Advice for Newbies

I originally wrote this as a reply to a Reddit post but as I saved it, comments were blocked.

2867374530_5feabdfbce_bGive yourself little tasks and projects to do. Think of it as being like model kit building. You start with the easy kits like a plane with just a few pieces and as you get better you pick up new things like painting, sanding, and eventually making bigger better kits.
So, start with small things. For example, write a small program with a for-loop and get to know what all if the commands are really doing. This is your basic kit. Add in some variables. Add in user input, and keep going trying new things. Eventually, challenge yourself by learning how to work with a GUI. Sometimes your program will break. This isn’t a bad thing. It teaches you how to debug. What’s important is to take your time and experiment.
The same goes for aspiring system engineers. Learn how to create a virtual machine and install Linux in it. Then learn how to create a web server and then how to get PHP and MySQL working, etc.
A computer course can teach you how to write good code or what all of the system services do that you need but what’s most important is that you don’t give up and never lose your curiosity.

Thoughts on LBRY

At the behest of people like Bryan Lunduke and DTLive on YouTube, I have started using LBRY more and last night I even uploaded a few test videos of my own. I would eventually like to put up some of my own tutorial videos.

With that said, LBRY has some serious issues. So, let’s be frank. LBRY has no rules against hardcore porn or if they do, they are not enforced. That’s fine, and I don’t care. It’s not hard to find porn on YouTube also. However if a porn channel doesn’t flag their own content as mature, then it will be in your search results and there’s no way right now to flag it yourself. The suggestions that I got in the help forum (aka the discord server) was to report it to the #report-spam room which I did. Will that result in these channels being told to reflag their content? Who knows. It seems a little iffy.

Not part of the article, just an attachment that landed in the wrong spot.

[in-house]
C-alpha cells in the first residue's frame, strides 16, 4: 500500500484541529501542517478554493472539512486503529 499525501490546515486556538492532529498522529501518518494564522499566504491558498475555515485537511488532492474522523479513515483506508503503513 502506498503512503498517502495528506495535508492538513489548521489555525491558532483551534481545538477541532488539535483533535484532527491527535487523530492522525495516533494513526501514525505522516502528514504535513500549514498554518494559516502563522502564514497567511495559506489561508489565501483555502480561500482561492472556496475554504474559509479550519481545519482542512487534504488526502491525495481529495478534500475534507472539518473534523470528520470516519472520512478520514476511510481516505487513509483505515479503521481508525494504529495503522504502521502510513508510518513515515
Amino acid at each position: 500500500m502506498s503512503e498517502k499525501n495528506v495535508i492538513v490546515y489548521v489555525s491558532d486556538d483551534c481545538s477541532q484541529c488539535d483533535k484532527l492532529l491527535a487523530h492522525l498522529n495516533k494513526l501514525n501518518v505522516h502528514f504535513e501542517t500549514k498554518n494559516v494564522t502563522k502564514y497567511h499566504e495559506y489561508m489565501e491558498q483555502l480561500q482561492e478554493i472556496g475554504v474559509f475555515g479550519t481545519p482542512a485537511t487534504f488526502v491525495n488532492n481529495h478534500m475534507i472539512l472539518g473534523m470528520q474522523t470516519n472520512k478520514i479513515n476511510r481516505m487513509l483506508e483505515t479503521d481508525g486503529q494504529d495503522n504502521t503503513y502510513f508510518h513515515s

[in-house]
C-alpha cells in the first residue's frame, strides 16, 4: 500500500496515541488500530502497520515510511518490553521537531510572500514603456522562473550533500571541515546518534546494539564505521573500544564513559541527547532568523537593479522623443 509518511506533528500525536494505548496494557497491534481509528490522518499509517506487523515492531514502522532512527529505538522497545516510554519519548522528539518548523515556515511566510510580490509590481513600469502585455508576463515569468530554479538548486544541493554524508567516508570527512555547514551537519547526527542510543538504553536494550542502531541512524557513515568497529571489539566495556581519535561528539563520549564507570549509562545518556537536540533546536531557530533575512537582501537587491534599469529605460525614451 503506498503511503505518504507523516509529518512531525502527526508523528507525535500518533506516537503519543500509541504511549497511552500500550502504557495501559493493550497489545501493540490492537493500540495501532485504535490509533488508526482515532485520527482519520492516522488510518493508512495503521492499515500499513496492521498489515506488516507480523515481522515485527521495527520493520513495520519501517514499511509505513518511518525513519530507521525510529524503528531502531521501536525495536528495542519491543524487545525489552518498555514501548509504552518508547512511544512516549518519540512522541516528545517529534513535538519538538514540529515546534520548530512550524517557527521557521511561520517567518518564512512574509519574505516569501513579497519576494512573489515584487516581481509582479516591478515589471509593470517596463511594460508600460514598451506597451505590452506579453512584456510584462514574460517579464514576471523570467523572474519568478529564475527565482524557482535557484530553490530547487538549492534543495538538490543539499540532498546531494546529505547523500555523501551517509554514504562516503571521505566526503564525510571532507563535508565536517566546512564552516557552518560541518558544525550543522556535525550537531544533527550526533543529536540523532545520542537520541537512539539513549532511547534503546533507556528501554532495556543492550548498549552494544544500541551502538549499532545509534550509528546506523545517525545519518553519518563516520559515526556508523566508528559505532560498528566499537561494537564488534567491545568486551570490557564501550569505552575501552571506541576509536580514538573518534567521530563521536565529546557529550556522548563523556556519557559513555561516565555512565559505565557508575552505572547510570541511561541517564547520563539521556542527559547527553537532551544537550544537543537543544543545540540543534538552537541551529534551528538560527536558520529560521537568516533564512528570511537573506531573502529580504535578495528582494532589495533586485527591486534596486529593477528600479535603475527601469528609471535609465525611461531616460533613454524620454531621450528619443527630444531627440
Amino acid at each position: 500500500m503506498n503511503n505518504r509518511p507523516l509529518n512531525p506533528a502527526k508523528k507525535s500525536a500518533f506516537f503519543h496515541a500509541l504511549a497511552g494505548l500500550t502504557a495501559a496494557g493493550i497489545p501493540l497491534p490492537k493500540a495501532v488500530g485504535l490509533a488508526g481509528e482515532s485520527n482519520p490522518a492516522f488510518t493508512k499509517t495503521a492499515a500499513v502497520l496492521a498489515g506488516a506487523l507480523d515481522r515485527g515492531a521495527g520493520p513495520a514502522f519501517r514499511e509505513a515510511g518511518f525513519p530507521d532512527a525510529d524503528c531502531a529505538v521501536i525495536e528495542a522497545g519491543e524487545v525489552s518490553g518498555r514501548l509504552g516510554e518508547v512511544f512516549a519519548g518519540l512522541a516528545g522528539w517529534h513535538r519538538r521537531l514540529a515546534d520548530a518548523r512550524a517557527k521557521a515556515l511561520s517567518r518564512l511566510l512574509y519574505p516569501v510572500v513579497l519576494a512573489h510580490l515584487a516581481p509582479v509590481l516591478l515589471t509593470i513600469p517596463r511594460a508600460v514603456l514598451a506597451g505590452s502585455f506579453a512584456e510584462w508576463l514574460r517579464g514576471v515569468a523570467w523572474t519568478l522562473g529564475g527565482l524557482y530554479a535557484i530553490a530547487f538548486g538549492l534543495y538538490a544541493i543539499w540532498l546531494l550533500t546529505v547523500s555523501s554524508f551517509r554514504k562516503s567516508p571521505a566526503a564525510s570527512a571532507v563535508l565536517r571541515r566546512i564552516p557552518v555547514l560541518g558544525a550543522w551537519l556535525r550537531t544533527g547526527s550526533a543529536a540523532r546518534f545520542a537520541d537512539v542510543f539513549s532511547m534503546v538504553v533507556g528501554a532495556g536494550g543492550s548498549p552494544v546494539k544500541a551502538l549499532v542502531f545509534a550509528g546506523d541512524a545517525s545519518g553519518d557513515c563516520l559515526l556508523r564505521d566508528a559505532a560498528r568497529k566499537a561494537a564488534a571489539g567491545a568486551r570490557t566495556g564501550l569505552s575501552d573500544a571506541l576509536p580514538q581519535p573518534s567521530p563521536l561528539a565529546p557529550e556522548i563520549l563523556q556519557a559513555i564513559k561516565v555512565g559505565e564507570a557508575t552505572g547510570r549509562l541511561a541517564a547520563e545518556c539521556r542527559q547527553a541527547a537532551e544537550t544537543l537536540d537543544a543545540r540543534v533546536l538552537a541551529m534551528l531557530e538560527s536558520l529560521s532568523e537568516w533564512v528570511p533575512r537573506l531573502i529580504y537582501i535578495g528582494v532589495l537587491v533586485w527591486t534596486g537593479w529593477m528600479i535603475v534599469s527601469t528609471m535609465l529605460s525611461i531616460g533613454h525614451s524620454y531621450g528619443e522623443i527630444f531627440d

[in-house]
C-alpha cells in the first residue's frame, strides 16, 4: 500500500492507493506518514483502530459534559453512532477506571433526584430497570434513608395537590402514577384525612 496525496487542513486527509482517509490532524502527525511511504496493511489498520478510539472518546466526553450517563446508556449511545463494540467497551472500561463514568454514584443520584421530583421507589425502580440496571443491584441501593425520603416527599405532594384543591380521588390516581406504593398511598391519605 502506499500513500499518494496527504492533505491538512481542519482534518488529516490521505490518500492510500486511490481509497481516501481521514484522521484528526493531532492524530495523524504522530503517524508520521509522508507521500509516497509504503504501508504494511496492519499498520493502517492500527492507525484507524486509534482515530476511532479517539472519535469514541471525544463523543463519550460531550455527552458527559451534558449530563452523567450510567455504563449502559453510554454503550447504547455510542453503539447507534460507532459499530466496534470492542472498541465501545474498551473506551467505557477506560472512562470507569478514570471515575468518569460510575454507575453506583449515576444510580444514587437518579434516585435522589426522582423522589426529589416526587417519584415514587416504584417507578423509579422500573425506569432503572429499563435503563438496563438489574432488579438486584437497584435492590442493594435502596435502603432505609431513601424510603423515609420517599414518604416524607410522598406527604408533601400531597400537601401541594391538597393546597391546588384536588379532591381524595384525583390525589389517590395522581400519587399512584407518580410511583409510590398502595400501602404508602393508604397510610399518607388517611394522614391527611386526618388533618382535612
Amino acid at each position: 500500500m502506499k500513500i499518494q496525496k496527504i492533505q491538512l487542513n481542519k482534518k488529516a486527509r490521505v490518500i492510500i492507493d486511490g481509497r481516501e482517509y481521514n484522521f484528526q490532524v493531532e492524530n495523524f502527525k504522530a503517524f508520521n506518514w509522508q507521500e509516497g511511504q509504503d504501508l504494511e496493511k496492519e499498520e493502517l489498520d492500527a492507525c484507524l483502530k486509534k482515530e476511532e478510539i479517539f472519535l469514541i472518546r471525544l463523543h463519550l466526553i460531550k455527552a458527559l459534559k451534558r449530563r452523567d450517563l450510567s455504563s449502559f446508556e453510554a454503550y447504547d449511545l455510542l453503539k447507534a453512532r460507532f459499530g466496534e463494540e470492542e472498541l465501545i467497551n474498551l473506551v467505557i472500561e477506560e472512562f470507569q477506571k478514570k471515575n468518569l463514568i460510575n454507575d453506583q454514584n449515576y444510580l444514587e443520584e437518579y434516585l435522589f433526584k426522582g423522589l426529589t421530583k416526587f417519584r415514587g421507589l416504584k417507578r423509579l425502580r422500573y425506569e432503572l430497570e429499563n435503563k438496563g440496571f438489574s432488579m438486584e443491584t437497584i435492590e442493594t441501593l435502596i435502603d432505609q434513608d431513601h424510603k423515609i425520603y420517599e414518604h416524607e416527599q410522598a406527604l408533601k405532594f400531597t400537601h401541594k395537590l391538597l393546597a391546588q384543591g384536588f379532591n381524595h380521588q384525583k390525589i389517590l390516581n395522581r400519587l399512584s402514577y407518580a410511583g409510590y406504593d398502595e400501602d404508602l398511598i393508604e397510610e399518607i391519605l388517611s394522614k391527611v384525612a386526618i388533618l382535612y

I realize that this is a startup and there is only so much time and energy to put into such things for a small team. I am rooting for them to make LBRY a great alternative to YouTube.

Creating Onion Services on OpenBSD

OpenBSD is a new beast for me. I’m still learning, experimenting, and trying out new things. Yesterday I was able to create 3 onion services on it quite easily but it takes time to learn the correct order of operations and to learn how to find out why things don’t work when you think they should.

A word about OpenBSD

OpenBSD isn’t friendly to newbies. The developers, users, and management work to make the best and most secure OS that they can. When you work with OpenBSD, it is assumed that you have at least a moderate to advanced amount of Linux or Unix knowledge and experience before starting and that you know how to read documentation, man pages, etc. Don’t bother asking for help unless you’ve done your homework first. Here’s an unedited quote from a recent mailing list post:

> I never read

Please stop wasting our time then.

Setting up Tor

It will become obvious in a minute, but it’s important to set up your Tor onion services first and your web server later. We will be setting up 3 onion services with 3 completely different addresses that have completely different websites associated with them.

First install Tor:

pkg_add tor

Enable the tor service:

rcctl enable tor

Here is my torrc file. It can be a little hard to see, but I enabled separate logging and debugging for Tor when I was working through this. If you don’t, it can be hard to see why something isn’t working. For example, mine kept failing but I couldn’t get a good error as to why until I did this. The reason was because I hand’t actually created the /var/tor/ directories nor set them to the correct permissions. I didn’t see that until I starting watching those logs.